Friday, March 02, 2012

For Me, Time Management is All About the Car

I love books about time management, but I’ve never been able to implement an entire system. Have you ever been able to implement an entire system? Which one?

I’ve tried FranklinCovey; Time Management from the Inside Out; and GTD. Sticking to a system really stressed me out because none mentioned how to deal with the things that kill my daily productivity: dinner, birthday-present buying, and nursemaid’s elbow.

Most of the calendars associated with each of the time management plans that I have tried include 8 a.m. to 6 p.m. calendar pages, but cram the hours of 6 p.m. and beyond into “Evening.” Some of my most productive hours are before 7 a.m. I used to think I wasn’t a “morning” person, but it turns out I am a super-duper early morning person.

The lists I make in an attempt to remember everything are written on index cards or on the notepad in the back of my planner. None are prioritized, linked to goals, and responsibly loaded into my day planner. Sometimes, I write a list using a purple highlighter and find it particularly inspiring.

Two things changed my life. First, a friend said I should just take one or two things from each book and let the rest of the advice go. As practical as that advice is, it took her saying it before I stopped feeling like a time-management failure. Now, I mix and match.

Then I found Time Management Secrets for Working Women by Ruth Klein. This book brought everything together for me. (Sorry about the awfulness of the picture, but the one Amazon offered was too small. I noticed today, though, that this book is only $5.98 in paperback and $9.99 for the Kindle version.)


The advice that changed my life was the advice about how to use my car efficiently. She advises creating a mobile kitchen and a mobile office in there. I upgraded the console of my car to include a first-aid kit with Band-aids, ointment, Tylenol, Advil, lip balm, small scissors, pens and sticky notes.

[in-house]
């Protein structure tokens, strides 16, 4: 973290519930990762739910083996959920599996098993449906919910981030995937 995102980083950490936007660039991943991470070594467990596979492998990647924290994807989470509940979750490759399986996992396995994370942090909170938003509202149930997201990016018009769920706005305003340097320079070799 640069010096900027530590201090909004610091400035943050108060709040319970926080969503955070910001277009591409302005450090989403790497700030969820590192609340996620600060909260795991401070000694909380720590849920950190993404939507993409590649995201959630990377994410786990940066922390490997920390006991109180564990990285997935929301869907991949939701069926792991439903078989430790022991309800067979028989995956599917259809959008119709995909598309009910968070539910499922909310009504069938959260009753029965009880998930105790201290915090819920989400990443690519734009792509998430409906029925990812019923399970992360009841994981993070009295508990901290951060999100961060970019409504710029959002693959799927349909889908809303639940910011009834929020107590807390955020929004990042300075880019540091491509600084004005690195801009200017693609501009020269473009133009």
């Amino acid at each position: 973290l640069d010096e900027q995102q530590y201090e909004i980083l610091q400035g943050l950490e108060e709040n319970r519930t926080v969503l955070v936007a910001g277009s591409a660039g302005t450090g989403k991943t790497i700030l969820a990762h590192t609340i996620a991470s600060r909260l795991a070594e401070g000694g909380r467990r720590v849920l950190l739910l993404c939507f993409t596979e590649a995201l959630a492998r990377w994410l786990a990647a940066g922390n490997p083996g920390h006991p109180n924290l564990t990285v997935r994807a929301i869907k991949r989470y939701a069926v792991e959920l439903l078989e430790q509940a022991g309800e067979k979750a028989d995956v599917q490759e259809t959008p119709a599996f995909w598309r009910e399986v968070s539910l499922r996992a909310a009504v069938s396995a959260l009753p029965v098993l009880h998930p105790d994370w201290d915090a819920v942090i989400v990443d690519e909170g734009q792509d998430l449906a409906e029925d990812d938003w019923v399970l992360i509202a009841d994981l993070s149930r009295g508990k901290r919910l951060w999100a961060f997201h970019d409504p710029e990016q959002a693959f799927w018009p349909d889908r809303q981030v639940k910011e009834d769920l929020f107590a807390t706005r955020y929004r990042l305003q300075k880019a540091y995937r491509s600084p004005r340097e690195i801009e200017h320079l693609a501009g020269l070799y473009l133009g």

My trunk is now like a mini-apartment. I have a kid-care backpack with spare clothes, hair clips, wipes, and a comb.

I have a plastic crate with paper towels, a super flashlight that also has a red hazard light, an air pump, rain gear, an old, soft coat, and a blanket that I rolled up tightly and tied with a ribbon to keep it from taking over the crate. I have crayons and coloring books for the three-year-old, and I have a drawing pad for the older child. I have a folder of paper for me in case I have an idea that needs to be developed in more space than the notepad behind my calendar allows.

My mobile kitchen includes a case of bottled water, small Gatorade bottles, different types of granola and cereal bars, portable peanut butter and crackers, and a giant bag of candy. Even though my standard operating procedure is to use refillable water bottles for water or Gatorade, on days that are timed too tightly, I have an immediate reserve of drinks and snacks. The giant bag of candy is to bribe me to get our older son to practice math facts in the car. I keep flash cards and for every ten he does, I win a piece of candy and I give him one, too. He thinks it’s a win-win.

If I’m really organized, I have a gym bag in there so that I can take advantage of an impromptu gym visit.

I imagine that this need to be ready for impromptu moments of work, snacking, clothing changes, and gym visits will diminish as my children grow, but for now, Klein's advice about how to use the car efficiently really saves me time.

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